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Temperature Maintenance in Delivery Room

Question Type:
Intervention
Full Question:
In non-asphyxiated babies at birth (P), does Maintenance of normothermia (Core temp>=36.5 degrees and <=37.5 degrees centigrade) from delivery to admission (I), compared with Hypothermic (< 36 degrees centigrade) or hyperthermic (> 37.5 degree centigrade) (C), change survival to hospital discharge, respiratory distress, survival to admission, Hypoglycaemia, Intracranial Hemorrhage, infection rate (O)?
Consensus on Science:
For the critical outcome of mortality, there is evidence from 36 observational studies of increased risk of mortality associated with hypothermia at admission (Buetow 1964, 163; Stanley 1978, 300; Levi 1984, 975; Obladen 1985, 181; Bhoopalam 1991, 57; Daga 1991, 53; Hazan 1991, 111; Bateman 1994, 147; Harms 1994, 126; Costeloe 2000, 659; Pal 2000, F46; da Mota Silveira 2003, 115; Kambarami 2003, 103; Manji 2003, 23; Wyckoff 2004, 191; Acolet 2005, 1457; Mathur 2005, 341; Zayeri 2005, 1367; Laptook 2007, e643; Kent 2008, 325; Lee 2008, 754; Ogunlesi 2008, 40; Sodemann 2008, 980; Mullany 2010, 650; Jones 2011, 181; Miller 2011, S49; A Abd-El Hamid 2012, 104; Costeloe 2012, e7976; Shah 2012, e000792; Singh 2012, 33; Boo 2013, 447; Manani 2013, 8; de Almeida 2014, 271; Garcia-Munoz Rodrigo 2014, 144) (F Nayeri 2006, 48; Kalimba 2013, 13) (low-quality evidence but upgraded to moderate-quality evidence due to effect size, dose effect, and single direction of evidence). There is evidence of a dose effect on mortality, suggesting an increased risk of at least 28% for each 1° below 36.5°C body temperature at admission (Laptook 2007, e643; Mullany 2010, 650) and dose-dependent effect size. (Laptook 2007, e643; Mullany 2010, 650; Miller 2011, S49; Boo 2013, 447) One small randomized clinical trial (Meyer 2001, 395) (very-low-quality evidence, downgraded for indirectness and serious imprecision) showed a reduction in adverse events, including death, intracranial hemorrhage, necrotizing enterocolitis, and oxygen dependence with improved temperature management, but 3 randomized controlled trials (Vohra 1999, 547; Vohra 2004, 750; Reilly 2015, 262) (low-quality evidence, downgraded for indirectness and imprecision) did not show any significant improvement in mortality with significantly improved temperature control. Four observational studies (Kent 2008, 325; Lee 2008, 754; Billimoria 2013, 455; Manani 2013, 8) (very-low-quality evidence, downgraded for indirectness and imprecision) did not find any improvement in mortality with improved admission temperatures, but they were not sufficiently powered for this outcome.For the critical outcome of IVH, 8 observational studies (very-low-quality evidence, downgraded for risk of bias and indirectness) show hypothermia (temperature less than 36°C) in preterm infants is associated with an increased likelihood of developing IVH.(Van de Bor 1986, 1125; Herting 1992, 26; Gleissner 2000, 104; Bartels 2005, F53; Carroll 2010, 9; Miller 2011, S49; Boo 2013, 447; Garcia-Munoz Rodrigo 2014, 144) Eight observational studies (low-quality, downgraded for indirectness) found no association between hypothermia and IVH. (Levene 1982, 410; Szymonowicz 1984, 13; Dincsoy 1990, 245; Laptook 2007, e643; Kent 2008, 325; Lee 2008, 754; Audeh 2011, 373; Rong 2012, 2077)For the important outcome respiratory issues, there is evidence from 9 observational studies(Harms 1997, 258; Costeloe 2000, 659; Bartels 2005, F53; Zayeri 2005, 1367; A Abd-El Hamid 2012, 104; Boo 2013, 447; DeMauro 2013, e1018; Lee 2014, e1378; Russo 2014, e1055) (low-quality evidence) showing an association between hypothermia and respiratory disease. One large randomized controlled trial (Reilly 2015, 262-268) (low-quality evidence, downgraded for imprecision and risk of bias) found a reduction in pulmonary hemorrhage associated with improved admission temperature (OR, 0.57; 95% CI, 0.35–0.94). Eight observational studies (very-low-quality evidence) have shown an improvement in respiratory outcomes after improved admission temperature maintenance. (Buetow 1964, 163; Carroll 2010, 9; A Abd-El Hamid 2012, 104; Costeloe 2012, e7976; Singh 2012, 33; DeMauro 2013, e1018; Manani 2013, 8; Lee 2014, e1378) Two of these have shown a decrease in respiratory support with improved temperature maintenance. (DeMauro 2013, e1018; Russo 2014, e1055) Two observational studies (very-low-quality evidence, downgraded for indirectness and imprecision) did not show any association. (Laptook 2007, e643; Kent 2008, 325)For the serious outcome of hypoglycemia, there were seven observational studies (very-low-quality, downgraded for risk of bias and indirectness) showing a significant association between hypothermia (less than 36°C) and hypoglycemia.(Anderson 1993, 273; Pal 2000, F46; Lenclen 2002, 238; Sasidharan 2004, 110; Zayeri 2005, 1367; Lazic-Mitrovic 2010, 604; A Abd-El Hamid 2012, 104) Two of these studies, using historical controls, showed improved glycemic control with improved normothermia.(Lenclen 2002, 238; A Abd-El Hamid 2012, 104)For the serious outcome of late sepsis, 2 observational studies (very-low-quality evidence, downgraded for risk of bias and indirectness) indicated an association between hypothermia on admission and late sepsis.(Laptook 2007, e643; Mullany 2010, 426) One observational study (low-quality, downgraded for risk of bias and indirectness) found no association after multivariate analysis.(Miller 2011, S49)For the serious outcome of survival to admission, there is no published evidence addressing any effect of delivery room hypothermia upon survival to admission.For the serious outcome of admission hyperthermia, there is no published evidence about newborn hyperthermia at admission.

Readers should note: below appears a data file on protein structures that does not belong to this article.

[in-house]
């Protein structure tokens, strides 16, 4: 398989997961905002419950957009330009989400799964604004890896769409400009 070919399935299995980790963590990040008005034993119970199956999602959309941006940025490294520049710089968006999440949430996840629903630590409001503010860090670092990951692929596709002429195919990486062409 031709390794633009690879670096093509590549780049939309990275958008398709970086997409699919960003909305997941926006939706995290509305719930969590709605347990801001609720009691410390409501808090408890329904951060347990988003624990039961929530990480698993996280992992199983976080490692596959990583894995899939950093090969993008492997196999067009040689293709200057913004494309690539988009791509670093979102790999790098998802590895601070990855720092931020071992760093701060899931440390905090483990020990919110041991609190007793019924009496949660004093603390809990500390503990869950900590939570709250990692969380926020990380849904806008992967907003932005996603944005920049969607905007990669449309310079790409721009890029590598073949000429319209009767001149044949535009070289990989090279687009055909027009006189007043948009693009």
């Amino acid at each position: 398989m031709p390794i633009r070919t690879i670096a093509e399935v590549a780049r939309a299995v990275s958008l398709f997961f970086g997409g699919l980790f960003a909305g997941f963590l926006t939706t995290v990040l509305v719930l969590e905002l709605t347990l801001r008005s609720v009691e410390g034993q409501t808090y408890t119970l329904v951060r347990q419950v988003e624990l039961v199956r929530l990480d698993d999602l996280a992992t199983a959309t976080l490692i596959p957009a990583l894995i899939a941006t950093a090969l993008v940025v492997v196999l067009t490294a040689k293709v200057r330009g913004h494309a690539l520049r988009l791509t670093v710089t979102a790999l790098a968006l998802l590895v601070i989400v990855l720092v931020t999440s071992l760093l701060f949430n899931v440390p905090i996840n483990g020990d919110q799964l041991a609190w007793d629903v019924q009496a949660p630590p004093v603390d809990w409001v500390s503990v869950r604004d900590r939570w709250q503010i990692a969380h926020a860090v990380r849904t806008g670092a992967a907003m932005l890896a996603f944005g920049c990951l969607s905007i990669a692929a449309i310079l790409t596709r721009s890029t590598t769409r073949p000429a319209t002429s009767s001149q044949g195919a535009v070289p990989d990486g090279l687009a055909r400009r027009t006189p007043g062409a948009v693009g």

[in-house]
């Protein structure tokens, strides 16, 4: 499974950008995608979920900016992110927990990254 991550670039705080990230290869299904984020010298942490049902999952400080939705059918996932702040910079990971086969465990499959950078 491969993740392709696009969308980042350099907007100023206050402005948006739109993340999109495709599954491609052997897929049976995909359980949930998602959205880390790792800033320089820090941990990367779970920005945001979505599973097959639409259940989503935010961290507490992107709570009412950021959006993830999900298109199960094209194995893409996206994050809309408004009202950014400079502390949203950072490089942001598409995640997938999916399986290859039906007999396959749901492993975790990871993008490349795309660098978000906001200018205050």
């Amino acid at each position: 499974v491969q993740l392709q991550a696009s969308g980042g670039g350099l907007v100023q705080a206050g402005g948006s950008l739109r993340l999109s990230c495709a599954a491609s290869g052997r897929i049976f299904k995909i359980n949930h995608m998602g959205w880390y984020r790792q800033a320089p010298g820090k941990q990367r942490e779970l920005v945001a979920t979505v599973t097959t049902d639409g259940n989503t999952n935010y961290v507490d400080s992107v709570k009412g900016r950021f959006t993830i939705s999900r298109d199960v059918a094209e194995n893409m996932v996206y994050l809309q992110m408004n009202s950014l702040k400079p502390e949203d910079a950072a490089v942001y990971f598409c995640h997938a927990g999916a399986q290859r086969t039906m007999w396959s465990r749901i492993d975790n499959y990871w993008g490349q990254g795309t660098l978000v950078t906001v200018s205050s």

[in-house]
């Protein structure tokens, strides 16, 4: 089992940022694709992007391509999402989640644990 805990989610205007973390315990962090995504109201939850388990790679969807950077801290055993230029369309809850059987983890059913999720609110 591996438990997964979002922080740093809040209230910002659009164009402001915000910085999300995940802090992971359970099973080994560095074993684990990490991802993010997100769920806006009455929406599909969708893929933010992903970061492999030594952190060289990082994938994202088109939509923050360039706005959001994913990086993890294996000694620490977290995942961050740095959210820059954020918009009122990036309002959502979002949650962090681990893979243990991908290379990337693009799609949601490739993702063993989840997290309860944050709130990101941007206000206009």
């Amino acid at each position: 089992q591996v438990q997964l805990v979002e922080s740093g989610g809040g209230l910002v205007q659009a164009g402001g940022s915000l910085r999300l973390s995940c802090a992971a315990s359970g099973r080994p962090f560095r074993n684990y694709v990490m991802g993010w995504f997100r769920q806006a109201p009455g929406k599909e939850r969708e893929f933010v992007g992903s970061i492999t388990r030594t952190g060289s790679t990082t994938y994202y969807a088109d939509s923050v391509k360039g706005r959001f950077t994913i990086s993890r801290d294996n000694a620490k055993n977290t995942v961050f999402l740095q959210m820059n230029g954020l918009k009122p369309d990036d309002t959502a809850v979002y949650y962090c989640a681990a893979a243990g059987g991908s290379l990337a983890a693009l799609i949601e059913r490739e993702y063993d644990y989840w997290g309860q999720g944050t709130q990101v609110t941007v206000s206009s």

Treatment Recommendation:
Admission temperature of newly born nonasphyxiated infants is a strong predictor of mortality and morbidity at all gestations. It should be recorded as a predictor of outcomes as well as a quality indicator (strong recommendation, moderate-quality evidence). We recommend that the temperature of newly born nonasphyxiated infants be maintained between 36.5°C and 37.5°C after birth through admission and stabilization (strong recommendation, very-low-quality evidence).Values, Preferences, and Task Force Insights In making these statements, we place a higher value on the strong association of inadvertent hypothermia with mortality, the apparent dose effect, the single direction of the evidence, the universal applicability, and the evidence for intervention improving respiratory outcomes over the lack of modern evidence for intervention changing mortality. The group thought that this question should change to a prognostic one. A recurring question is whether some of the babies stay cold because of intrinsic factors. However, there are data that hypothermia upon admission impacts mortality through at least the first 6 months. It was suggested that a low temperature may also be related to the quality of care and environment. Most studies reviewed used an axillary temperature but some older studies utilized a rectal temperature. The relative benefits of one over the other were not assessed in this PICO. The task force felt that an axillary temperature should be used in the delivery room but that on admission it should be left to individual regional practice.
CoSTR Attachments:
GRADE GRID Admission Temperature NRP 589    
NPR 589 GRADE GRID Admission Temperature NRP 589_n.docx    
NPR 589 Summary of Bias Assessments Temperature_n.xlsx